3. Download high frequency words and check your child can read these.
These are words which are the most common so if your child learns these they will be able to read the words which occur the most frequently in their books.
A lot of these words have to be learnt as a 'whole' because they can't be split down into their sounds very easily such as 'could' and 'the'. This is where you can make up flash cards with these words on them and go through these on a regular basis with your child. Simply say the word and ask your child to repeat. After a few days, just show the word to your child and see if they can tell you what it says.
You can also download high frequency phrases which Dr Edward Fry has put together. I don't use these because I prefer to get my students reading interesting stories and non fiction. I think that reading words and phrases out of context is extremely boring - but that is just my opinion!
You can download high frequency words at http://www.highfrequencywords.org.
4. Make sure your child can tell you the start, middle and end sounds in words.
Dyslexia is a problem with language and a lot of people overlook the fact that to read words and for them to make sense you have to be able to identify when one word ends and another starts. To know this, you have to be able to say what the start sound is of a word and the end sound. In simple words, your child must also be able to identify the middle sounds too.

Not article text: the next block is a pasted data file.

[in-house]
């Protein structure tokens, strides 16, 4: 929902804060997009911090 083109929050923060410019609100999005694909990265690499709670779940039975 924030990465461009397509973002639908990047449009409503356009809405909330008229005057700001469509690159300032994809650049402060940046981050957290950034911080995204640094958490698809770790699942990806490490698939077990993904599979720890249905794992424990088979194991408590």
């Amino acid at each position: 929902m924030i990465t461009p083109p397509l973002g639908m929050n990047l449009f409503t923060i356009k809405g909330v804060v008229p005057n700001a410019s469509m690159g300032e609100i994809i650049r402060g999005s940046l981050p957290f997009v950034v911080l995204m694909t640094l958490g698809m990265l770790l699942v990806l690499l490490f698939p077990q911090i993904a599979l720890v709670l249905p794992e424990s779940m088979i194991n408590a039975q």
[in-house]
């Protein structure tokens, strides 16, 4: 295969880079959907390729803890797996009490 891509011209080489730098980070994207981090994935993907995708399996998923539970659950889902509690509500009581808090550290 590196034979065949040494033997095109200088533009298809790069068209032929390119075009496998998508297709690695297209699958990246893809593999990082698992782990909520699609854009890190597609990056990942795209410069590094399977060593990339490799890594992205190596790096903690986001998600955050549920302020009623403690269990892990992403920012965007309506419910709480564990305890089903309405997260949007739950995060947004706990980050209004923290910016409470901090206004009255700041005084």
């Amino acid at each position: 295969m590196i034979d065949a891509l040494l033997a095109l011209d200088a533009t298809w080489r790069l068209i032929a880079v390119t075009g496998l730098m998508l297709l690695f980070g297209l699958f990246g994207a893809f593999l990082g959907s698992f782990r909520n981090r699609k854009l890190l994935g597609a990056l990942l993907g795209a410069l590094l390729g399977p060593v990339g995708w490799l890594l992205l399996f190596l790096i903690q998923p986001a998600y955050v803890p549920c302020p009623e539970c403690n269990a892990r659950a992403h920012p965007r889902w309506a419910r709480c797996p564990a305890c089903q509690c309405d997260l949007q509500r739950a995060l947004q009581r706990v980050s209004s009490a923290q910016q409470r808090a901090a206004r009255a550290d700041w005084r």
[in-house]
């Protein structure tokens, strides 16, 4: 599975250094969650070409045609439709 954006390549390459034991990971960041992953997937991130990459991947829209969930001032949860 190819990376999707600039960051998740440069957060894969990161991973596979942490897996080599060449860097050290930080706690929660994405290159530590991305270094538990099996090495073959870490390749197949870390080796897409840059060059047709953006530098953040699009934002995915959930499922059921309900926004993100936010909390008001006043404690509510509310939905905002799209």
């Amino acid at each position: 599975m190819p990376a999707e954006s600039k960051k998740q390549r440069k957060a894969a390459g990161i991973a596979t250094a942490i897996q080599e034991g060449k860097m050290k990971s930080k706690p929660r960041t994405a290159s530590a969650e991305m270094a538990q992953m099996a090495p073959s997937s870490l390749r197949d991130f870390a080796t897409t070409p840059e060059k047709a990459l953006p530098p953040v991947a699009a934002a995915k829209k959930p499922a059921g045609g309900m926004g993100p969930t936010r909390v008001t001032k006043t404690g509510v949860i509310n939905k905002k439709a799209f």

This is simple and free for you to check with your child. Look around your room and ask for the start and end sounds of objects in that room. For some of the simpler words, ask for the middle sound. It is also worth checking that your child can make rhyming words as this shows whether they are aware of sounds at the end of words.
5.Learn to chunk words down into syllables.
This is an important reading ( and spelling) skill. When your child struggles to read a longer word, get your child to look at the first syllable by using your finger to cover the rest of the world. Uncover the word , one syllable at a time.
If you are unsure what a syllable is, then Reading Rockets has a good section on this. It is better to split the words properly into syllables because this can affect the way you say the word ( particularly with open syllables).
6.Visit your local library and borrow books - including audio books.